Not surprisingly, hospitals struggling to manage the flood of COVID-19 cases are more focused on coping with the daily influx of infected patients than securing their networks and connected assets. As a result, black hat hackers are seizing the opportunity to strike while leaders’ backs are turned or at least distracted.
In response, international crime-fighting organization Interpol has released a warning that these ruthless criminals are leveraging the chaos to their benefit.
The dispatch, which went out to police in its 194 member countries, reports that as healthcare organizations immerse themselves in the business of caring for coronavirus patients, cybercriminals are launching a growing number of attempted ransomware attacks. The attacks are targeting both standard hospital platforms and digital medical services as well as exploiting unsecured medical devices.
Experts speaking with Healthcare Dive also noted that the extent of entryways attackers can use was growing even before the virus hit.
Some of the attacks have been built around phishing emails purporting to offer virus-fighting advice from a government agency. If the users click on the attachment that comes with these messages or clicks on an included link, the attacker can enter the hospital network.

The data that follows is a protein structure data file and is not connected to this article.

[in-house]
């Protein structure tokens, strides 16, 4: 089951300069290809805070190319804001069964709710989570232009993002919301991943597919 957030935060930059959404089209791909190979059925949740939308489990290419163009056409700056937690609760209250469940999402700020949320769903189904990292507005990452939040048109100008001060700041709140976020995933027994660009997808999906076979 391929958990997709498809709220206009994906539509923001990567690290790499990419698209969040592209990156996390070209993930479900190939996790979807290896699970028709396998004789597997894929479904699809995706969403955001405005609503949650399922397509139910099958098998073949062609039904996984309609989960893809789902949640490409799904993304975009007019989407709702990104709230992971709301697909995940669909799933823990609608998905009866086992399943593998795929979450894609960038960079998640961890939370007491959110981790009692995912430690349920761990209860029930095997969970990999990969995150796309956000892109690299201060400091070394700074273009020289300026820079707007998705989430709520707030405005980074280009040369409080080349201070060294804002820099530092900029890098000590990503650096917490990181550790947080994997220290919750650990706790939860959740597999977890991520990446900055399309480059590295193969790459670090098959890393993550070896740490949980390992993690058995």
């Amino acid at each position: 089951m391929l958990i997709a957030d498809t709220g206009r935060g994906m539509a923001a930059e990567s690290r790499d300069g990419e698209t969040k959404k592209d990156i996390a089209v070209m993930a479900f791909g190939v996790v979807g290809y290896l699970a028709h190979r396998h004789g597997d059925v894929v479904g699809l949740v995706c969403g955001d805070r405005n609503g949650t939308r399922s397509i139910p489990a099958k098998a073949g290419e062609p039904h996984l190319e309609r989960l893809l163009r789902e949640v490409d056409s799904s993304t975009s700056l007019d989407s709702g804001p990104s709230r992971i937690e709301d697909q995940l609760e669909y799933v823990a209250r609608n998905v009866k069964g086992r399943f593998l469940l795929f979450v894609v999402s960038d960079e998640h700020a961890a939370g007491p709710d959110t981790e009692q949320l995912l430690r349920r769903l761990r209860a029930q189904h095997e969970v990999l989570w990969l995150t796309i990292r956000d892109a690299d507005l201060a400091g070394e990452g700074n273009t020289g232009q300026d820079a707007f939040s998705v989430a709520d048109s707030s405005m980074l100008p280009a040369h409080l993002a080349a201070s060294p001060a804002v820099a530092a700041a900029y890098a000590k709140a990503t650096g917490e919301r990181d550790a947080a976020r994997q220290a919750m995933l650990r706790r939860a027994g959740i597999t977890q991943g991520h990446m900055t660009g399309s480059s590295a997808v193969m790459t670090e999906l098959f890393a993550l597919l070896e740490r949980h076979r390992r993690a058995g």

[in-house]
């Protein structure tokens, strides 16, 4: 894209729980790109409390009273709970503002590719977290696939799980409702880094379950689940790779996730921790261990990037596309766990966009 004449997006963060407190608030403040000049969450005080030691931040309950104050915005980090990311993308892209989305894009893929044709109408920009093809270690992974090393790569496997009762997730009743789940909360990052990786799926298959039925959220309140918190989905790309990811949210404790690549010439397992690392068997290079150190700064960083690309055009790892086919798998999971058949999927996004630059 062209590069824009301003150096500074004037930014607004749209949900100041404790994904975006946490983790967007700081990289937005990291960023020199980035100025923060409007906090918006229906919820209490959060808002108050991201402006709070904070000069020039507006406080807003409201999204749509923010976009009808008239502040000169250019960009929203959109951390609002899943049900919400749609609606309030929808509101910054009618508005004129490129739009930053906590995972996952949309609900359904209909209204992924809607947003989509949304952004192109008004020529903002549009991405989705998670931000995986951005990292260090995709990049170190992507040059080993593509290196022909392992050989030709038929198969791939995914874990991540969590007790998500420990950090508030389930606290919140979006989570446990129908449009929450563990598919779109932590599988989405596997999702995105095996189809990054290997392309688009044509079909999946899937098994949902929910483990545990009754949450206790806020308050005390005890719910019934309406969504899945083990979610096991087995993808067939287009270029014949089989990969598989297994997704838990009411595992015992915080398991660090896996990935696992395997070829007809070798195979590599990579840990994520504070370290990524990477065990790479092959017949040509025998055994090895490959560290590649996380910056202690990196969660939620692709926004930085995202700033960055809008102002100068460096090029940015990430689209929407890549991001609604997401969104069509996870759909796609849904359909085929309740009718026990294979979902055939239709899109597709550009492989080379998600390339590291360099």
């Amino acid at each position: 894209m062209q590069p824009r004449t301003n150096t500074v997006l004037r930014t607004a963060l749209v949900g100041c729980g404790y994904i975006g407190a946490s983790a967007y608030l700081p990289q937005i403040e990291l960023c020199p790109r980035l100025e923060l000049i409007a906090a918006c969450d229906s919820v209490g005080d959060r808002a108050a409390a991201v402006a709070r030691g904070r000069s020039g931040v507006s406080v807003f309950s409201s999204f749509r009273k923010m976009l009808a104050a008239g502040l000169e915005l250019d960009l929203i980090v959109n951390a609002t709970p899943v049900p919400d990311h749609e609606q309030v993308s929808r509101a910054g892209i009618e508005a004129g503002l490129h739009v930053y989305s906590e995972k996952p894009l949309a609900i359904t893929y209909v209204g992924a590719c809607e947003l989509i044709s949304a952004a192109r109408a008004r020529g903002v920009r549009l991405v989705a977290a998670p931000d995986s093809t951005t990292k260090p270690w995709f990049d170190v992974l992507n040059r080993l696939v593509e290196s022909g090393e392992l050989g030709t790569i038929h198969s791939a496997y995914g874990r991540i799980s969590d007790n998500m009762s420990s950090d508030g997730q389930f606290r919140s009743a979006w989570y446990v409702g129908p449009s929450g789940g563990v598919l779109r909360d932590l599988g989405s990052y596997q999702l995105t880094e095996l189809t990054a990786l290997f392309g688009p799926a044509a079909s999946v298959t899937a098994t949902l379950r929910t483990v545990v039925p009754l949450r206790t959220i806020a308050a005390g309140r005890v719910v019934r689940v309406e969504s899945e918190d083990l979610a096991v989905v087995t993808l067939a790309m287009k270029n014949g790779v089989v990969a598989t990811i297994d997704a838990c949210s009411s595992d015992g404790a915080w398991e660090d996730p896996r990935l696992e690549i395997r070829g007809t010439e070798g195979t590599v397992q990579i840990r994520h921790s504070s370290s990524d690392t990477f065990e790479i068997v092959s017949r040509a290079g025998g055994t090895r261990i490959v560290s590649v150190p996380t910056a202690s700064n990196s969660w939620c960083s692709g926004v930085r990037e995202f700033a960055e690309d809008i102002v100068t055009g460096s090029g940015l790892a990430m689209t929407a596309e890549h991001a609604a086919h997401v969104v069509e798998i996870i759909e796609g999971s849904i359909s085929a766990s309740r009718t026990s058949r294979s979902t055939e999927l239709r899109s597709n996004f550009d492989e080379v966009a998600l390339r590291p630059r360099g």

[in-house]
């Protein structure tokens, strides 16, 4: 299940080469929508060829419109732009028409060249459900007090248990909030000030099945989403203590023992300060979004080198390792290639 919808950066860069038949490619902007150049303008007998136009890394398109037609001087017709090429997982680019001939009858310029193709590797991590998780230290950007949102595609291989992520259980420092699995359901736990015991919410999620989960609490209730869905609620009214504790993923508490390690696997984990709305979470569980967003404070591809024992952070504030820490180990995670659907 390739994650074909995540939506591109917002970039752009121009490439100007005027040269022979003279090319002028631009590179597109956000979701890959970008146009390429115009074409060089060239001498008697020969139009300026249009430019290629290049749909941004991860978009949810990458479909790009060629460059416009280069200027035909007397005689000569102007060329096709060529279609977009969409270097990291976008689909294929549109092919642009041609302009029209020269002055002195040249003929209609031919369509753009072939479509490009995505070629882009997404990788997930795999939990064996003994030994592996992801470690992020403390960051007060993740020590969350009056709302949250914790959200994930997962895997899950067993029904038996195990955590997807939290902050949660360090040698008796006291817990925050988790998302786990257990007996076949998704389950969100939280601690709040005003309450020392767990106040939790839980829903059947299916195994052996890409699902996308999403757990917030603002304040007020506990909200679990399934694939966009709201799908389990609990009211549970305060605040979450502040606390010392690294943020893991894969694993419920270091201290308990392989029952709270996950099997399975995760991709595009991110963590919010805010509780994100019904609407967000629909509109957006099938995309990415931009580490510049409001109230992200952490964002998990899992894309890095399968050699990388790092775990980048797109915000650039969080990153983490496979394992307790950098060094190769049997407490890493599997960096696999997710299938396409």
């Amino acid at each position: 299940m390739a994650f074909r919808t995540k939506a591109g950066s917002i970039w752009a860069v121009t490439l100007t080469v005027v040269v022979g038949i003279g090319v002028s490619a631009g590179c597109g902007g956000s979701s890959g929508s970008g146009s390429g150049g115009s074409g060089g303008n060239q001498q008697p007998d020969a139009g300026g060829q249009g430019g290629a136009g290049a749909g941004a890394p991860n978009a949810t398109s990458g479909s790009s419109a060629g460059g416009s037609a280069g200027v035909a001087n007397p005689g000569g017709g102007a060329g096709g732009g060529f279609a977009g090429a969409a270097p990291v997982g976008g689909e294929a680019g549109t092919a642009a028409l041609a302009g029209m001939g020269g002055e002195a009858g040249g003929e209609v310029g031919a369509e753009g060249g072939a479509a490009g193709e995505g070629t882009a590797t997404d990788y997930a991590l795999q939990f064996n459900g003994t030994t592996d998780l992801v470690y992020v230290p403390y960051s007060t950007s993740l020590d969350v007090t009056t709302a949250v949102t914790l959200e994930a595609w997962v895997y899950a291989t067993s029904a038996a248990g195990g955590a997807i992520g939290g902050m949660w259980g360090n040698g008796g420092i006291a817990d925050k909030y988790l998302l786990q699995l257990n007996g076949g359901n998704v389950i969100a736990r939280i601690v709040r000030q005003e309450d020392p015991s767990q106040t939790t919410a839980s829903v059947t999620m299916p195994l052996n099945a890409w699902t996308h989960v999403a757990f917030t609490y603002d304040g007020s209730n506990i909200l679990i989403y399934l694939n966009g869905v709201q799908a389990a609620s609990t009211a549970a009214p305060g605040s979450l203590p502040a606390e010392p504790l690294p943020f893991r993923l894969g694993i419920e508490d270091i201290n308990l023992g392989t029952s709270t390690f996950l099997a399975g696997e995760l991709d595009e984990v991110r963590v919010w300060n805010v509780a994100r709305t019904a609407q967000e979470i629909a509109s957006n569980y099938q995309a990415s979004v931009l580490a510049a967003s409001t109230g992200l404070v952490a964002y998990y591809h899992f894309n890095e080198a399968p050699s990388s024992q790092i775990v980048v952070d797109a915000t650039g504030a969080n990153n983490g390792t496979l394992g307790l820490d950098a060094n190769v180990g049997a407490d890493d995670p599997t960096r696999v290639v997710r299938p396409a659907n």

However, that’s just the tip of the iceberg. Caleb Barlow, CEO of cybersecurity consulting firm CynergisTek, noted that with the rapidly expanding use of telehealth and remote patient monitoring during the COVID-19 crisis, the attack surface available to malign hackers has grown dramatically. “It has accelerated to a level we wouldn’t have expected to see over a 10-year timeframe,” Barlow told the publication. “You’re never going to get that genie back in the bottle.”
Barlow said that while medical devices were already in use before the pandemic threat expanded, he worries more about new additions. “I’m not saying that [existing connected medical devices were highly secured but that was at least an existing, known set of vulnerabilities and challenges,” he said. “What I’m more concerned about are these temporary medical facilities and mass movements of equipment.”
That being said, invaders can harm the medical devices, according to Justin Fier, director of cyberintelligence and analytics at cybersecurity firm Darktrace. Fier, who spoke to HD, pointed out that existing devices can be bricked during a broad systemwide attack. This, in turn, could lead to the deployment of new devices subject to new and heightened risks.
What makes these threats particularly worrisome is that it’s unclear how long hospitals will have their hands full dealing with emergent patient care issues. Even if the U.S. virus spread rate slows down, which some observers say is starting to happen, it seems likely that the healthcare IT infrastructure in hospitals will remain in defensive mode for some time to come.